AB - Background The jumping to conclusions (JTC) reasoning bias and decreased working memory performance (WMP) are associated with psychosis, but associations with affective disturbances (i.e. depression, anxiety, mania) remain inconclusive. Recent findings also suggest a transdiagnostic phenotype of co-occurring affective disturbances and psychotic experiences (PEs). This study investigated whether JTC bias and decreased WMP are associated with co-occurring affective disturbances and PEs. Methods Data were derived from the second Netherlands Mental Health Survey and Incidence Study (NEMESIS-2). Trained interviewers administered the Composite International Diagnostic Interview (CIDI) at three time points in a general population sample (N = 4618). The beads and digit-span task were completed to assess JTC bias and WMP, respectively. CIDI was used to measure affective disturbances and an add-on instrument to measure PEs. Results Compared to individuals with neither affective disturbances nor PEs, the JTC bias was more likely to occur in individuals with co-occurring affective disturbances and PEs [moderate psychosis (1-2 PEs): adjusted relative risk ratio (RRR) 1.17, 95% CI 0.98-1.41; and high psychosis (3 or more PEs or psychosis-related help-seeking behaviour): adjusted RRR 1.57, 95% CI 1.19-2.08], but not with affective disturbances and PEs alone, whereas decreased WMP was more likely in all groups. There was some evidence of a dose-response relationship, as JTC bias and decreased WMP were more likely in individuals with affective disturbances as the level of PEs increased or help-seeking behaviour was reported. Conclusion The findings suggest that JTC bias and decreased WMP may contribute to a transdiagnostic phenotype of co-occurring affective disturbances and PEs.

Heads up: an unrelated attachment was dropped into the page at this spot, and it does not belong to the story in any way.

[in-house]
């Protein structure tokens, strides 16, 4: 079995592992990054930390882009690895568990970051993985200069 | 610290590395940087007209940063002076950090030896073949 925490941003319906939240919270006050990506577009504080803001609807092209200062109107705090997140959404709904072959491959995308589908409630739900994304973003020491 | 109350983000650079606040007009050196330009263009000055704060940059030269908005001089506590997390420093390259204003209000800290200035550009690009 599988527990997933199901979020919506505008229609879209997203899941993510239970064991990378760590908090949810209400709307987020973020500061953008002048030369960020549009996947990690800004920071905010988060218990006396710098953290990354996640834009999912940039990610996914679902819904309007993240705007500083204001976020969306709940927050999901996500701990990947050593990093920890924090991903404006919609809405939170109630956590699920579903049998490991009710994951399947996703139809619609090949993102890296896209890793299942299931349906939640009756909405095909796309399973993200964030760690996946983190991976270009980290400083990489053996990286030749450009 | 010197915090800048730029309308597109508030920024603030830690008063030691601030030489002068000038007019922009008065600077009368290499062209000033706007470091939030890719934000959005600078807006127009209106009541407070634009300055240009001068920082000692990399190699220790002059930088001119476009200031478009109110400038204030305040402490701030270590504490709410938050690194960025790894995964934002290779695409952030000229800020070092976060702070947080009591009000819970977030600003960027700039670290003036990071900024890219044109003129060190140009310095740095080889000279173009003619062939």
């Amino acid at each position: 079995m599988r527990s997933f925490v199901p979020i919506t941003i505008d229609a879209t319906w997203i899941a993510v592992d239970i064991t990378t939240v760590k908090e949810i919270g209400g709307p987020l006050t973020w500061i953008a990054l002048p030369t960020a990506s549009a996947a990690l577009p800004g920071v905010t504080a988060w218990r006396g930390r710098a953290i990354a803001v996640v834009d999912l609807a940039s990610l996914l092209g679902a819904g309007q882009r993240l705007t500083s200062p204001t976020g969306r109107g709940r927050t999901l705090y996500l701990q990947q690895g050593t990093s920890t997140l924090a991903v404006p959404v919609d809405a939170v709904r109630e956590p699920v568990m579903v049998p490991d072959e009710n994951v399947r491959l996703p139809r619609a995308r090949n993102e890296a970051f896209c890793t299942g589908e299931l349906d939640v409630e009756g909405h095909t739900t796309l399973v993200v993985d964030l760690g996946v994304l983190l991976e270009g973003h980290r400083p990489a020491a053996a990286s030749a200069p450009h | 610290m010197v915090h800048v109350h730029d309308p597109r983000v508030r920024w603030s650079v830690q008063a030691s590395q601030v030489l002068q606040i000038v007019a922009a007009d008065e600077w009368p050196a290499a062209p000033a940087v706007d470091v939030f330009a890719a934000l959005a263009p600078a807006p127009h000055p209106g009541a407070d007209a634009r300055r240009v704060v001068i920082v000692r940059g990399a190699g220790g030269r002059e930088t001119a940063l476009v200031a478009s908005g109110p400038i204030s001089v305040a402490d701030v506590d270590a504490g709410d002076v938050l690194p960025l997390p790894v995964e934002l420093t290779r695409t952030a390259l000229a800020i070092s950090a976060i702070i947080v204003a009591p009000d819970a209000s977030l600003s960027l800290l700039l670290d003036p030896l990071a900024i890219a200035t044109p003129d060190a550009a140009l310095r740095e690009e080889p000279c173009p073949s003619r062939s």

KW - Anxiety

KW - cognitive bias

KW - cognitive deficits

KW - depression

KW - jumping to conclusions

KW - mania

KW - psychosis

KW - reasoning bias

KW - transdiagnostic phenotype

KW - working memory

KW - MENTAL-HEALTH SURVEY

KW - MAJOR PSYCHIATRIC-DISORDERS

KW - ULTRA-HIGH RISK

KW - PERSECUTORY DELUSIONS

KW - COGNITIVE-DEVELOPMENT

KW - SCHIZOPHRENIA

KW - SYMPTOMS

KW - CONCLUSIONS

KW - ANXIETY

KW - DEPRESSION

U2 - 10.1017/S0033291718002209

DO - 10.1017/S0033291718002209

M3 - Article

VL - 49

SP - 1799

EP - 1809

JO - Psychological Medicine

JF - Psychological Medicine

SN - 0033-2917

IS - 11

ER -